Arnold Kling  

One Property Rights, Many Recipes?

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Karol Boudreaux and Paul Dragos Aligica write,


The legislative path is considered a rapid course to the creation of property rights...In some cases, when the economic mechanisms have been destroyed or have never existed in a functional form, the top-down legislative path is inescapable. Quite often, however, this path is subject to rent-seeking and capture by elites who use legislation to acquire and control property. Too often, legislation removes sticks from the bundle of property rights citizens hold, and this constricts trading opportunities, reduces the value of property and increases tenure insecurity.

...In many cases, particularly in Africa, customary law may provide a greater degree of tenure security than formal law. This raises the question: is the better path for securing property rights in Africa to somehow formalise customary rights and privileges (Alden Wiley, 2006)? There are no simple answers here either, as this approach is also fraught with complexity and uncertainty and not free from problems associated with rent-seeking behaviours


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John Fast writes:
This raises the question: is the better path for securing property rights in Africa to somehow formalise customary rights and privileges (Alden Wiley, 2006)? There are no simple answers here either, as this approach is also fraught with complexity and uncertainty and not free from problems associated with rent-seeking behaviours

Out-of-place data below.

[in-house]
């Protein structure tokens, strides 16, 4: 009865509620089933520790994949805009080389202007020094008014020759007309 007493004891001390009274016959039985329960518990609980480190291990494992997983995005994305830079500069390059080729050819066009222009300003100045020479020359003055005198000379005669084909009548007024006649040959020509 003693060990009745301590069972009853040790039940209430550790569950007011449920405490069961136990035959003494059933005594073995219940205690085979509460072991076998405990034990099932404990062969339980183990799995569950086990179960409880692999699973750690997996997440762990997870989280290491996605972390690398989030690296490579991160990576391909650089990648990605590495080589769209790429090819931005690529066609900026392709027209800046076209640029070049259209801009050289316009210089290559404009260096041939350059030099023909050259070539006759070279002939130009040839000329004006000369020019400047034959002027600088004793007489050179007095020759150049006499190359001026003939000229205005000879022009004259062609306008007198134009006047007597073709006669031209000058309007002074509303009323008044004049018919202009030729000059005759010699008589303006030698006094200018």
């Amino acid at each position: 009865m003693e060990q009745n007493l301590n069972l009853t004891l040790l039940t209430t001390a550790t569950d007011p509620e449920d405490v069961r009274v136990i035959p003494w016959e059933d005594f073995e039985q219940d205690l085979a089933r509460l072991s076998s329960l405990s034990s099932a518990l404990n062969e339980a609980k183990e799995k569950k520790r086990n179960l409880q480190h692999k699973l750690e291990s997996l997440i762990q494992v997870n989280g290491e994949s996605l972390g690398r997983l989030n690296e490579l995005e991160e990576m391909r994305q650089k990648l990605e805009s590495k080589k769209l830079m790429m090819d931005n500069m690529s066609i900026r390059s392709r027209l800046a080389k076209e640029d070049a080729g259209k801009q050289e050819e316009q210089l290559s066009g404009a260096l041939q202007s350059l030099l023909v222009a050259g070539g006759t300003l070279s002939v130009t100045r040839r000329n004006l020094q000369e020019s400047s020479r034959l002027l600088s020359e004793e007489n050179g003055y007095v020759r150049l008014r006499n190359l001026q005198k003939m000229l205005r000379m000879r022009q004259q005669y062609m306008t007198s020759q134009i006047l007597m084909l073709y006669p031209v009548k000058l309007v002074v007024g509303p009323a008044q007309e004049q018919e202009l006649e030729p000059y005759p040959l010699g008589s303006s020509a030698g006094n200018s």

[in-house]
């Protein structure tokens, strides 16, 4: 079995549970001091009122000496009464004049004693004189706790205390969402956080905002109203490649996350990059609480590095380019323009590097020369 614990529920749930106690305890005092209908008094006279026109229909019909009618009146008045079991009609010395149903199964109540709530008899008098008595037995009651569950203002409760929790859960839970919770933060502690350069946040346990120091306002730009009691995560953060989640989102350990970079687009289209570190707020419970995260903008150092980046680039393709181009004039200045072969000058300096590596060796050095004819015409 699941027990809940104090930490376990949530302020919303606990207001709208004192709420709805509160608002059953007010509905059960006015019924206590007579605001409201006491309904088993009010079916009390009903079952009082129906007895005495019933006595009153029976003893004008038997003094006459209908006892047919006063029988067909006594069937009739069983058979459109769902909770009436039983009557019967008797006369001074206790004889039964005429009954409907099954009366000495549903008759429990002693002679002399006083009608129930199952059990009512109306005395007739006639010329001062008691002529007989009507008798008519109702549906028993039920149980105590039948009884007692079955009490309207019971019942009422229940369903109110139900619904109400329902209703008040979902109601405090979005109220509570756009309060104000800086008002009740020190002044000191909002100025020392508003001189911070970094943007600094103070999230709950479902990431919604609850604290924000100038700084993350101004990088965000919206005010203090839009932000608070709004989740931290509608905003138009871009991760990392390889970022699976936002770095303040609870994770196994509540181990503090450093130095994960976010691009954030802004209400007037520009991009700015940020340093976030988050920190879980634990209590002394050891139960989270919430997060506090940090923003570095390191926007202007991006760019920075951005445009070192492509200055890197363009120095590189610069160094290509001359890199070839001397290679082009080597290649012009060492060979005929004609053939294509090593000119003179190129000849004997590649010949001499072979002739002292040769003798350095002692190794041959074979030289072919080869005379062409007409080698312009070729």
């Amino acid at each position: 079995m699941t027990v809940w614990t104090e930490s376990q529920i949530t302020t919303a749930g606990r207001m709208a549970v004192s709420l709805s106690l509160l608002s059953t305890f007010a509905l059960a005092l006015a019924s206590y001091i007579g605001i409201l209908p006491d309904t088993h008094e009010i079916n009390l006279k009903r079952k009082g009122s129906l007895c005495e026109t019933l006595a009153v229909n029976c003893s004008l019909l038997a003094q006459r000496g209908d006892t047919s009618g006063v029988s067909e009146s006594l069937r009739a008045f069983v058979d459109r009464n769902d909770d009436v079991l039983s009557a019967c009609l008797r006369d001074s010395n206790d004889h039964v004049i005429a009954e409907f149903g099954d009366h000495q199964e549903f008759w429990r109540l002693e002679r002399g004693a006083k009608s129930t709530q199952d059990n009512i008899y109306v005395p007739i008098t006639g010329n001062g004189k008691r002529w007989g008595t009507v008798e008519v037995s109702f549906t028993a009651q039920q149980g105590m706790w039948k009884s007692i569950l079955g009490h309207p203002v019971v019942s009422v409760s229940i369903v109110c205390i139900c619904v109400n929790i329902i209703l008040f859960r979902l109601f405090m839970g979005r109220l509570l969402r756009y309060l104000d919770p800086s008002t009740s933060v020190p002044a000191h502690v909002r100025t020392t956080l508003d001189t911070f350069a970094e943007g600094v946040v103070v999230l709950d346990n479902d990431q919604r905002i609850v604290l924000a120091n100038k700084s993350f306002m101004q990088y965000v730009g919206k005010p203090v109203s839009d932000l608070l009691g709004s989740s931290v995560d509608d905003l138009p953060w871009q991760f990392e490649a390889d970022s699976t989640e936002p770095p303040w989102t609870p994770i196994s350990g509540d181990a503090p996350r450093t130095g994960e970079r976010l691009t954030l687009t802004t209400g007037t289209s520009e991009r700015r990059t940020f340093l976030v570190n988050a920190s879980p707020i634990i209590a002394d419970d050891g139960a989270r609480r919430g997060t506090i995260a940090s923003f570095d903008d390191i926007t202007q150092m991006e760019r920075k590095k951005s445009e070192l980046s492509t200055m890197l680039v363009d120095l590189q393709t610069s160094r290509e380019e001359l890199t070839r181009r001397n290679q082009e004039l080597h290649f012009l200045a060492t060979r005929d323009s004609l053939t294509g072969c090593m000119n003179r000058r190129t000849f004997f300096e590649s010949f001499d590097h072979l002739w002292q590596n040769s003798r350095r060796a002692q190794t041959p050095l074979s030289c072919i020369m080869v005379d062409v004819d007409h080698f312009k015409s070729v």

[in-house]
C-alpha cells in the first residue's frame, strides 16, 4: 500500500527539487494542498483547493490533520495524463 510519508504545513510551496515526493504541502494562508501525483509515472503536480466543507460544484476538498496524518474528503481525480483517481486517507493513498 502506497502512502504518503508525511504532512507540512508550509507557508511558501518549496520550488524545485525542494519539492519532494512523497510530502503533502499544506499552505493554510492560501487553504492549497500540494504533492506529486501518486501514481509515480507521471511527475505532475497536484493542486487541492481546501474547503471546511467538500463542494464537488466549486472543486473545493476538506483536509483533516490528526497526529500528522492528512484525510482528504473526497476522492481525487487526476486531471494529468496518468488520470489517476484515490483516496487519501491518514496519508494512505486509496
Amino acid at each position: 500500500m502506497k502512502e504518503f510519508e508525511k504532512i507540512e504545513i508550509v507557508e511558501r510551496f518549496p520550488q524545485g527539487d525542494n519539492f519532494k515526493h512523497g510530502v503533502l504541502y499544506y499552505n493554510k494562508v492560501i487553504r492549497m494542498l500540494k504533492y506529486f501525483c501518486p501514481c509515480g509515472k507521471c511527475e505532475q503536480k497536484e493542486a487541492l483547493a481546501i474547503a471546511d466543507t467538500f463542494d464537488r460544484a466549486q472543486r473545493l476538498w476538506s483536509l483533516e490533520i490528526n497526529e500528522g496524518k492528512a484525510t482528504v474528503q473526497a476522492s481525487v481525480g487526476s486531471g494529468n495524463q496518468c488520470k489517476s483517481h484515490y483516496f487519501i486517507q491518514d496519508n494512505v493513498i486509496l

I dunno, it seems pretty clear to me that the answer is a resounding "Yes!" with the equally-clear caveat that the "customary rights and privileges" may be modified during formalization for three possible reasons:

1. Equal rights: for example, if "customary rights and privileges" explicitly discriminate, for example giving certain rights and privileges to members of one group (males, or members of a certain tribe) and not others (females, or members of a different tribe) then they should probably be modified. The exception might be when there are other rights and privileges which exist to compensate.

2. Compliance with the principles in Epstein's Simple Rules for a Complex World or a similar set of meta-rules.

3. Overall economic efficiency, i.e. reducing transaction costs.

As far as I can tell from reading the report, especially Chapter 6, the examples cited by the authors don't provide any reasons against formalizing "customary" (i.e. local common-law) property rights; they provide reasons against arbitrarily changing those rights by political fiat!

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